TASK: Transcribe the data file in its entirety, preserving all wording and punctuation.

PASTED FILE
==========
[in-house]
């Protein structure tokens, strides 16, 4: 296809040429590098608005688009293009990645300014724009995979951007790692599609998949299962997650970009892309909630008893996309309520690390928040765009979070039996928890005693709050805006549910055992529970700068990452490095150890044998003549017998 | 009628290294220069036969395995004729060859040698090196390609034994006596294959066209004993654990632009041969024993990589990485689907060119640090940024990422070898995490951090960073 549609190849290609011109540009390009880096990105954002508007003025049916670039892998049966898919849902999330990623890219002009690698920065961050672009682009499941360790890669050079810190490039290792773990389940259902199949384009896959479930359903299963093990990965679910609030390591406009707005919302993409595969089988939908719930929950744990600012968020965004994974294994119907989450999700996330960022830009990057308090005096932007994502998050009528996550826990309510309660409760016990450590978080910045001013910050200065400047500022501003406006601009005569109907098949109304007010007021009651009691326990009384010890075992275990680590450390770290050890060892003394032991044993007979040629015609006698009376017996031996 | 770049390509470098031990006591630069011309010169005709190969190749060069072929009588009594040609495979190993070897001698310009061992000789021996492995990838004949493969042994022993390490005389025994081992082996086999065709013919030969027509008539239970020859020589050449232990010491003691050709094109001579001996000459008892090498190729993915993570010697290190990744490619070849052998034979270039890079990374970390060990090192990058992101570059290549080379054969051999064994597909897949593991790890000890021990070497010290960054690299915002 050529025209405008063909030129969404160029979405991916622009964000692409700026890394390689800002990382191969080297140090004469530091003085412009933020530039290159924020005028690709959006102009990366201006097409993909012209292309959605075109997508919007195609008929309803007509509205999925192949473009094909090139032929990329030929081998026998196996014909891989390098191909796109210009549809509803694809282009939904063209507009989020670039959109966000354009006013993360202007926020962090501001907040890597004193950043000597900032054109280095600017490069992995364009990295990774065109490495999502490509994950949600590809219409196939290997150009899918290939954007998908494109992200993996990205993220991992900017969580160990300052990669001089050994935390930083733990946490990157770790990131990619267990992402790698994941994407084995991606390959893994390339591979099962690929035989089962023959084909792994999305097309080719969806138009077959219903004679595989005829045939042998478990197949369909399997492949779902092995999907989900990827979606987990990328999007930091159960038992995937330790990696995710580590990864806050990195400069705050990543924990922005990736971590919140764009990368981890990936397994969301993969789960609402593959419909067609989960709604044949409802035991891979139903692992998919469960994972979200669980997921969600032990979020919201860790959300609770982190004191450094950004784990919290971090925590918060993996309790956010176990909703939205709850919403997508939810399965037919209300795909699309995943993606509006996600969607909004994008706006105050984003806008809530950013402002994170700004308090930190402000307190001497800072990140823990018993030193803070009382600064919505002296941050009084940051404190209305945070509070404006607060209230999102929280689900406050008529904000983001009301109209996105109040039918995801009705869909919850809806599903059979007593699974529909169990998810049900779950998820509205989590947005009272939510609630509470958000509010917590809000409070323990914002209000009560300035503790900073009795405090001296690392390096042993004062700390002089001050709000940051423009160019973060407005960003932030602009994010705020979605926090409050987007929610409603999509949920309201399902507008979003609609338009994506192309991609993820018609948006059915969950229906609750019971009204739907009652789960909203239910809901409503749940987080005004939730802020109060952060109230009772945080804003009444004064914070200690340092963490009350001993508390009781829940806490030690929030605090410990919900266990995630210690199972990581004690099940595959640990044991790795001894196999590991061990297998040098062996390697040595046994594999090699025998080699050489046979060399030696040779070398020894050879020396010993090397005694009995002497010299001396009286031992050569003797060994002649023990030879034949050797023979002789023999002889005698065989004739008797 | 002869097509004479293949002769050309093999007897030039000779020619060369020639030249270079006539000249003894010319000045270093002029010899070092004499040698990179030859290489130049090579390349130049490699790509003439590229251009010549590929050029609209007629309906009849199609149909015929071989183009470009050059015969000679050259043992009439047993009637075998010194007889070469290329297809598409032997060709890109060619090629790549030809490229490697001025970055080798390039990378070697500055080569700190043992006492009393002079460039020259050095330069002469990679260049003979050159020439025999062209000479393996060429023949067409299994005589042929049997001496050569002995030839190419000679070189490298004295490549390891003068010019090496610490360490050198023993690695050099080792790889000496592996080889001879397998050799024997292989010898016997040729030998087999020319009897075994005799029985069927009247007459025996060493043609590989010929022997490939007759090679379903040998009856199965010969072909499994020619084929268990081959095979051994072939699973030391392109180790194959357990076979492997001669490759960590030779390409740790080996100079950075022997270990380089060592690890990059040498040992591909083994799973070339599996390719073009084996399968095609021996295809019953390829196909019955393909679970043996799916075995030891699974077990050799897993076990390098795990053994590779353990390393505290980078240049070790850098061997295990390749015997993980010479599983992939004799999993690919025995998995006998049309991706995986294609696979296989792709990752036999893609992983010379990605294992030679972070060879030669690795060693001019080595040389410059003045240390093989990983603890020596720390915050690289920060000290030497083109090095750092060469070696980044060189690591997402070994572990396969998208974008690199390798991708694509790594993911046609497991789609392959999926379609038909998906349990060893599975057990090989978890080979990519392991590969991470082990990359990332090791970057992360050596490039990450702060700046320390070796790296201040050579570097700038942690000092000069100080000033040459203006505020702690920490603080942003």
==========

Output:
[in-house]
């Protein structure tokens, strides 16, 4: 296809040429590098608005688009293009990645300014724009995979951007790692599609998949299962997650970009892309909630008893996309309520690390928040765009979070039996928890005693709050805006549910055992529970700068990452490095150890044998003549017998 | 009628290294220069036969395995004729060859040698090196390609034994006596294959066209004993654990632009041969024993990589990485689907060119640090940024990422070898995490951090960073 549609190849290609011109540009390009880096990105954002508007003025049916670039892998049966898919849902999330990623890219002009690698920065961050672009682009499941360790890669050079810190490039290792773990389940259902199949384009896959479930359903299963093990990965679910609030390591406009707005919302993409595969089988939908719930929950744990600012968020965004994974294994119907989450999700996330960022830009990057308090005096932007994502998050009528996550826990309510309660409760016990450590978080910045001013910050200065400047500022501003406006601009005569109907098949109304007010007021009651009691326990009384010890075992275990680590450390770290050890060892003394032991044993007979040629015609006698009376017996031996 | 770049390509470098031990006591630069011309010169005709190969190749060069072929009588009594040609495979190993070897001698310009061992000789021996492995990838004949493969042994022993390490005389025994081992082996086999065709013919030969027509008539239970020859020589050449232990010491003691050709094109001579001996000459008892090498190729993915993570010697290190990744490619070849052998034979270039890079990374970390060990090192990058992101570059290549080379054969051999064994597909897949593991790890000890021990070497010290960054690299915002 050529025209405008063909030129969404160029979405991916622009964000692409700026890394390689800002990382191969080297140090004469530091003085412009933020530039290159924020005028690709959006102009990366201006097409993909012209292309959605075109997508919007195609008929309803007509509205999925192949473009094909090139032929990329030929081998026998196996014909891989390098191909796109210009549809509803694809282009939904063209507009989020670039959109966000354009006013993360202007926020962090501001907040890597004193950043000597900032054109280095600017490069992995364009990295990774065109490495999502490509994950949600590809219409196939290997150009899918290939954007998908494109992200993996990205993220991992900017969580160990300052990669001089050994935390930083733990946490990157770790990131990619267990992402790698994941994407084995991606390959893994390339591979099962690929035989089962023959084909792994999305097309080719969806138009077959219903004679595989005829045939042998478990197949369909399997492949779902092995999907989900990827979606987990990328999007930091159960038992995937330790990696995710580590990864806050990195400069705050990543924990922005990736971590919140764009990368981890990936397994969301993969789960609402593959419909067609989960709604044949409802035991891979139903692992998919469960994972979200669980997921969600032990979020919201860790959300609770982190004191450094950004784990919290971090925590918060993996309790956010176990909703939205709850919403997508939810399965037919209300795909699309995943993606509006996600969607909004994008706006105050984003806008809530950013402002994170700004308090930190402000307190001497800072990140823990018993030193803070009382600064919505002296941050009084940051404190209305945070509070404006607060209230999102929280689900406050008529904000983001009301109209996105109040039918995801009705869909919850809806599903059979007593699974529909169990998810049900779950998820509205989590947005009272939510609630509470958000509010917590809000409070323990914002209000009560300035503790900073009795405090001296690392390096042993004062700390002089001050709000940051423009160019973060407005960003932030602009994010705020979605926090409050987007929610409603999509949920309201399902507008979003609609338009994506192309991609993820018609948006059915969950229906609750019971009204739907009652789960909203239910809901409503749940987080005004939730802020109060952060109230009772945080804003009444004064914070200690340092963490009350001993508390009781829940806490030690929030605090410990919900266990995630210690199972990581004690099940595959640990044991790795001894196999590991061990297998040098062996390697040595046994594999090699025998080699050489046979060399030696040779070398020894050879020396010993090397005694009995002497010299001396009286031992050569003797060994002649023990030879034949050797023979002789023999002889005698065989004739008797 | 002869097509004479293949002769050309093999007897030039000779020619060369020639030249270079006539000249003894010319000045270093002029010899070092004499040698990179030859290489130049090579390349130049490699790509003439590229251009010549590929050029609209007629309906009849199609149909015929071989183009470009050059015969000679050259043992009439047993009637075998010194007889070469290329297809598409032997060709890109060619090629790549030809490229490697001025970055080798390039990378070697500055080569700190043992006492009393002079460039020259050095330069002469990679260049003979050159020439025999062209000479393996060429023949067409299994005589042929049997001496050569002995030839190419000679070189490298004295490549390891003068010019090496610490360490050198023993690695050099080792790889000496592996080889001879397998050799024997292989010898016997040729030998087999020319009897075994005799029985069927009247007459025996060493043609590989010929022997490939007759090679379903040998009856199965010969072909499994020619084929268990081959095979051994072939699973030391392109180790194959357990076979492997001669490759960590030779390409740790080996100079950075022997270990380089060592690890990059040498040992591909083994799973070339599996390719073009084996399968095609021996295809019953390829196909019955393909679970043996799916075995030891699974077990050799897993076990390098795990053994590779353990390393505290980078240049070790850098061997295990390749015997993980010479599983992939004799999993690919025995998995006998049309991706995986294609696979296989792709990752036999893609992983010379990605294992030679972070060879030669690795060693001019080595040389410059003045240390093989990983603890020596720390915050690289920060000290030497083109090095750092060469070696980044060189690591997402070994572990396969998208974008690199390798991708694509790594993911046609497991789609392959999926379609038909998906349990060893599975057990090989978890080979990519392991590969991470082990990359990332090791970057992360050596490039990450702060700046320390070796790296201040050579570097700038942690000092000069100080000033040459203006505020702690920490603080942003």